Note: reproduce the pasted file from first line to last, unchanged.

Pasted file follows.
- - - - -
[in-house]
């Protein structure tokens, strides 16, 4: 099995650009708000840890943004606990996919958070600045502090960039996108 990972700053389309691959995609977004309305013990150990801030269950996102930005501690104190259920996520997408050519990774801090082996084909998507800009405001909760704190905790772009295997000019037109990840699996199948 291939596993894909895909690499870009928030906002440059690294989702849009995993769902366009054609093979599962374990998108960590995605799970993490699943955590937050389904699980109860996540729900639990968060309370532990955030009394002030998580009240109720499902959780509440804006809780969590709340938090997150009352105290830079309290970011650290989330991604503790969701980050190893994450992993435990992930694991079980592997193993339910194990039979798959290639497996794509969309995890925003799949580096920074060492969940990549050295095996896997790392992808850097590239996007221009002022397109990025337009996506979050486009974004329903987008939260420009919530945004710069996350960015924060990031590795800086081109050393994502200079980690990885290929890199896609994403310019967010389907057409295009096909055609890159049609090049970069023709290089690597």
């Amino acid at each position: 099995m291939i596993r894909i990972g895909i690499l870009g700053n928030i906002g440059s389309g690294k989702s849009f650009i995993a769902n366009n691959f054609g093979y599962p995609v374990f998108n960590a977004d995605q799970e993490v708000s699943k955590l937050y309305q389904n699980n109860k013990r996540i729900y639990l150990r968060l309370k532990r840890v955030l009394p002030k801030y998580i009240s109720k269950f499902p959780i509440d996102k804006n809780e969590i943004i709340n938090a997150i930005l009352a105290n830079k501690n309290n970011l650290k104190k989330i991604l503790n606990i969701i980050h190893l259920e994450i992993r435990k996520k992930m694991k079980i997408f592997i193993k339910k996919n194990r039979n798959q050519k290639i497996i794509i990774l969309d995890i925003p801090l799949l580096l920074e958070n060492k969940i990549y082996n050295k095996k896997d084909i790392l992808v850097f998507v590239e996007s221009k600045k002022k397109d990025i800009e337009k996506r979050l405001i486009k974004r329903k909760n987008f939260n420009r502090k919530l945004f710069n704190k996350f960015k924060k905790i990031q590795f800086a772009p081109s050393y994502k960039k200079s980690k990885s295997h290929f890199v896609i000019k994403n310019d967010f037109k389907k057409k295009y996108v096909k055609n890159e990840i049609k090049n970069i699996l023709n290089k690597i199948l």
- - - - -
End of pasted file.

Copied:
[in-house]
């Protein structure tokens, strides 16, 4: 099995650009708000840890943004606990996919958070600045502090960039996108 990972700053389309691959995609977004309305013990150990801030269950996102930005501690104190259920996520997408050519990774801090082996084909998507800009405001909760704190905790772009295997000019037109990840699996199948 291939596993894909895909690499870009928030906002440059690294989702849009995993769902366009054609093979599962374990998108960590995605799970993490699943955590937050389904699980109860996540729900639990968060309370532990955030009394002030998580009240109720499902959780509440804006809780969590709340938090997150009352105290830079309290970011650290989330991604503790969701980050190893994450992993435990992930694991079980592997193993339910194990039979798959290639497996794509969309995890925003799949580096920074060492969940990549050295095996896997790392992808850097590239996007221009002022397109990025337009996506979050486009974004329903987008939260420009919530945004710069996350960015924060990031590795800086081109050393994502200079980690990885290929890199896609994403310019967010389907057409295009096909055609890159049609090049970069023709290089690597």
């Amino acid at each position: 099995m291939i596993r894909i990972g895909i690499l870009g700053n928030i906002g440059s389309g690294k989702s849009f650009i995993a769902n366009n691959f054609g093979y599962p995609v374990f998108n960590a977004d995605q799970e993490v708000s699943k955590l937050y309305q389904n699980n109860k013990r996540i729900y639990l150990r968060l309370k532990r840890v955030l009394p002030k801030y998580i009240s109720k269950f499902p959780i509440d996102k804006n809780e969590i943004i709340n938090a997150i930005l009352a105290n830079k501690n309290n970011l650290k104190k989330i991604l503790n606990i969701i980050h190893l259920e994450i992993r435990k996520k992930m694991k079980i997408f592997i193993k339910k996919n194990r039979n798959q050519k290639i497996i794509i990774l969309d995890i925003p801090l799949l580096l920074e958070n060492k969940i990549y082996n050295k095996k896997d084909i790392l992808v850097f998507v590239e996007s221009k600045k002022k397109d990025i800009e337009k996506r979050l405001i486009k974004r329903k909760n987008f939260n420009r502090k919530l945004f710069n704190k996350f960015k924060k905790i990031q590795f800086a772009p081109s050393y994502k960039k200079s980690k990885s295997h290929f890199v896609i000019k994403n310019d967010f037109k389907k057409k295009y996108v096909k055609n890159e990840i049609k090049n970069i699996l023709n290089k690597i199948l």